I congratulate my hon. Friend the Member for Poole (Mr Syms) on securing the debate to highlight this very important issue. He has been very active on this subject. After I raised it with the previous Secretary of State for Energy and Climate Change, the gentleman who is no longer a Member of the House, my hon. Friend and I went to see him to put on the record our concerns about the process of this development.
Let me pick up a couple of points that colleagues have made. I say to the hon. Member for Mid Dorset and North Poole (Annette Brooke) that the critical difference between her constituents and those of other hon. Members present is that her constituents will not have to look at this wind farm. All of ours will, so the impact, by definition, will be greater on the constituencies represented by other hon. Members here.
My hon. Friend and constituency neighbour the Member for Bournemouth East (Mr Ellwood) intervened twice on the point about the distance from shore and the definition that the Government lay down. I ask my right hon. Friend the Minister to give us some clarity on that point. I put it to the company before the closure of phase 4 of its consultation; I raised the issue that my hon. Friend raised about the 12 nautical mile limit. In the reply to my letter of objection, Mike Unsworth, the project director at Navitus Bay, said:
“Regarding the wind farm’s distance from the shore, I would emphasise that the Government has not issued guidance that stipulates a 12 nautical mile limit. Indeed on 10 October 2013, the Climate Change Minister Greg Barker was clear that DECC ‘has not issued guidance on the distance that offshore wind farms should be placed from the coast’”.
He was quoting from column 342W of Hansard for 10 October 2013. I ask the Minister to give us some clarity on what the Government’s position is on distance.
My hon. Friend is making an excellent speech. As I understand it, the EU guidance refers to 23 km, which is not 12 nautical miles, and the Crown Estate had identified eight other sites, which my hon. Friend the Member for Poole (Mr Syms) was talking about, totalling some 22,000 sq km. There is no world heritage site in those sites; there is no coastline in sight. Why cannot the company go there?
My hon. Friend makes a very valid point. Even if the company has to go within the development area that it has been given on this site, it does not have to go within the area of the development site that it has chosen. It could go significantly further out to sea.
All hon. Members, at the beginning of this process, were very open in engaging with the company. We have no in-principle objection to wind farms or wind energy at all. That is the policy of the Government. There is no point in arguing on that, whatever our views. We are arguing on the impact that this proposal will have on our local economy and, as my hon. Friend the Member for South Dorset (Richard Drax) says, on a world heritage site.
Bournemouth attracts more than 6 million visitors annually. The tourism economy is worth in excess of £425 million to the town’s economy. It supports in the region of 16,000 local jobs. Navitus Bay’s own research suggested that one third of summer visitors questioned would not return to Bournemouth during the construction period, which it is estimated will last for five years. That would be a devastating blow to our local economy. I have to question how many of the town’s businesses, which rely on tourism, would even be in business at the end of that five-year period if those figures—
My hon. Friend has been a passionate advocate in looking at the detail of this proposal. Does he agree that one concern is about the shape of the bay? On the left, in the east, we have the Isle of Wight, and on the right, Studland bay. That offers a frame from which visitors can look out to sea. It is very different from Blackpool and other areas, where there is just an open expanse of water. These are reference marks whereby people can measure the height and, indeed, the intrusion of the wind farm. That is why we have been pressing, as my hon. Friend said, for the wind farm to be pushed back as far as possible.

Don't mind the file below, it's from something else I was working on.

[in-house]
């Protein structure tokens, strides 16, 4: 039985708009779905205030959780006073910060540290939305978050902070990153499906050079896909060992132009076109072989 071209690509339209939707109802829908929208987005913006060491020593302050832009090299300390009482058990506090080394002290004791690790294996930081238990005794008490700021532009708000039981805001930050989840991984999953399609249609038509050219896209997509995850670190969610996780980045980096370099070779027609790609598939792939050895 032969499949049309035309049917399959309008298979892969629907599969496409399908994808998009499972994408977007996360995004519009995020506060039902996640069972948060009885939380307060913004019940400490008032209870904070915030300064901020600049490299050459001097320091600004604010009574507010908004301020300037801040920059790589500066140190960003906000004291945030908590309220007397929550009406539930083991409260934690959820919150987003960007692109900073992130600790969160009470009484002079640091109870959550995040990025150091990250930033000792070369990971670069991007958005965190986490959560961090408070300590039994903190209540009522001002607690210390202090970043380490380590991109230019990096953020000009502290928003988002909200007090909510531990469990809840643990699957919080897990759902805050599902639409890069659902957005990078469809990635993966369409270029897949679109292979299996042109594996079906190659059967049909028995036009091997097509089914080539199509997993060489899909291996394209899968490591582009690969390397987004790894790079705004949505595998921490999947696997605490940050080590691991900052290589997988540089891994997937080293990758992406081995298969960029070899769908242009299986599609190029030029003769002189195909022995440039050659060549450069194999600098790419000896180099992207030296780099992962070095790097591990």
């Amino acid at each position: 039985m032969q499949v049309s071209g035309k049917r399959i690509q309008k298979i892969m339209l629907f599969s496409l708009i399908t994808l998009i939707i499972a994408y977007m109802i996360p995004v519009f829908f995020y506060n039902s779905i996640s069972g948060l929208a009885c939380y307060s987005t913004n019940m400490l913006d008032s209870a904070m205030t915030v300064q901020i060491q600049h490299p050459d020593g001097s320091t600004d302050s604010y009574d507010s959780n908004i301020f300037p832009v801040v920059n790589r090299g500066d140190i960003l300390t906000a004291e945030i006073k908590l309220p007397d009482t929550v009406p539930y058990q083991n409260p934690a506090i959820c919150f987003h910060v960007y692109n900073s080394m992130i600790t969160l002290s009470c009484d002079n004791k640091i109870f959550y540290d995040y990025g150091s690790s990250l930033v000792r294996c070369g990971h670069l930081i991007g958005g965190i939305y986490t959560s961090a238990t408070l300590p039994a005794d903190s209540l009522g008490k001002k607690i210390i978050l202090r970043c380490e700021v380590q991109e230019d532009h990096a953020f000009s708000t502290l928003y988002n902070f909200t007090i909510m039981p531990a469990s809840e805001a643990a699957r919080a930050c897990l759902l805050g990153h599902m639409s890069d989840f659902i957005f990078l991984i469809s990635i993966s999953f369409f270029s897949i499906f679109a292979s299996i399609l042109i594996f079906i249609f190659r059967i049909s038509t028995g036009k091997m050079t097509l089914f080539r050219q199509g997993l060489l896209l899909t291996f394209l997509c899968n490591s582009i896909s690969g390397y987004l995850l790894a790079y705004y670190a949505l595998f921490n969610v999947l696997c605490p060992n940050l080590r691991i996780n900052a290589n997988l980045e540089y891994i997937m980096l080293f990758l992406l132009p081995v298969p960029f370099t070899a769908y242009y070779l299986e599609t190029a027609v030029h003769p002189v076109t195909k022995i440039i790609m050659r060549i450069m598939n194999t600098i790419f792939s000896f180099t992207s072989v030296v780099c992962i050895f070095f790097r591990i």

My hon. Friend makes a powerful point well. The bay and the beach are the hook on which the local tourism economy hangs, and anything that had a detrimental impact on that visually would be very serious. My hon. Friend will know the figures. Navitus Bay’s own research goes on to say that 14% of visitors surveyed—these are the company’s own figures—said that they would never return to the conurbation if there was a visual impact.
There are other things that we still do not know, because the company is sitting on information. Several reports vital to our assessment of the impact of the scheme are ongoing or have not been released, including the assessment of the noise impact, which my hon. Friend the Member for Poole referred to, the night time visual impact report, the climate and microclimate assessment and outstanding issues in the landscape, seascape and visual impact assessment.
The Minister will be aware that even at this stage, the company will not tell us how many turbines there will be, where they will be or what configuration they will be in. When we do not even know what type of turbine the company has in mind, how are we to believe that it has produced accurate visuals on which the public can reasonably comment? The fact is that it has not done so. That is at the centre of our argument about the flawed nature of the consultation process that Navitus has entered into.
Last year, Navitus told us in terms of great rejoicing that we should all celebrate the proposed reduction in the number and height of the turbines. I question how we were supposed to celebrate that when we had not been told how many turbines there would be, what height they would be or where they would be. It is absolutely vital that we know and understand exactly what the proposal looks like. In his letter, Mike Unsworth says:
“It is vital that the views of the public are taken into account.”
The public overwhelmingly want their views on the views that they enjoy to be taken into account, and that cannot happen without accurate visuals.